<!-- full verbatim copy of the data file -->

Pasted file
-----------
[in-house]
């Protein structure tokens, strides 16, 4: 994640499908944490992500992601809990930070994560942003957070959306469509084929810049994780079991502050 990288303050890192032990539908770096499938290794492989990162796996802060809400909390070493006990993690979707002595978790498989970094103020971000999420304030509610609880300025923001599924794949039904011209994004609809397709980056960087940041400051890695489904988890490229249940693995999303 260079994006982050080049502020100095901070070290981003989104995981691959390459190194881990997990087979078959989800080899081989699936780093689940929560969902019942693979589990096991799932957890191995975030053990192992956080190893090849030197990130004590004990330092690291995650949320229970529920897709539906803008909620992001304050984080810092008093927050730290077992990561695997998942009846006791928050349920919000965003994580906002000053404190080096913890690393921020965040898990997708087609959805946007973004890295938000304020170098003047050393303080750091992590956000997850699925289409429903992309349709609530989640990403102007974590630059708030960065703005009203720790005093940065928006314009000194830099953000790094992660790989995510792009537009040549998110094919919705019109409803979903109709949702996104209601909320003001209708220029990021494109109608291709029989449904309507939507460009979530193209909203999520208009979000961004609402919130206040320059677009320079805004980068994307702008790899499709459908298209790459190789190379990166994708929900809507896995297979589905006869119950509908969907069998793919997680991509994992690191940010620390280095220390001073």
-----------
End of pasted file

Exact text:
[in-house]
């Protein structure tokens, strides 16, 4: 994640499908944490992500992601809990930070994560942003957070959306469509084929810049994780079991502050 990288303050890192032990539908770096499938290794492989990162796996802060809400909390070493006990993690979707002595978790498989970094103020971000999420304030509610609880300025923001599924794949039904011209994004609809397709980056960087940041400051890695489904988890490229249940693995999303 260079994006982050080049502020100095901070070290981003989104995981691959390459190194881990997990087979078959989800080899081989699936780093689940929560969902019942693979589990096991799932957890191995975030053990192992956080190893090849030197990130004590004990330092690291995650949320229970529920897709539906803008909620992001304050984080810092008093927050730290077992990561695997998942009846006791928050349920919000965003994580906002000053404190080096913890690393921020965040898990997708087609959805946007973004890295938000304020170098003047050393303080750091992590956000997850699925289409429903992309349709609530989640990403102007974590630059708030960065703005009203720790005093940065928006314009000194830099953000790094992660790989995510792009537009040549998110094919919705019109409803979903109709949702996104209601909320003001209708220029990021494109109608291709029989449904309507939507460009979530193209909203999520208009979000961004609402919130206040320059677009320079805004980068994307702008790899499709459908298209790459190789190379990166994708929900809507896995297979589905006869119950509908969907069998793919997680991509994992690191940010620390280095220390001073």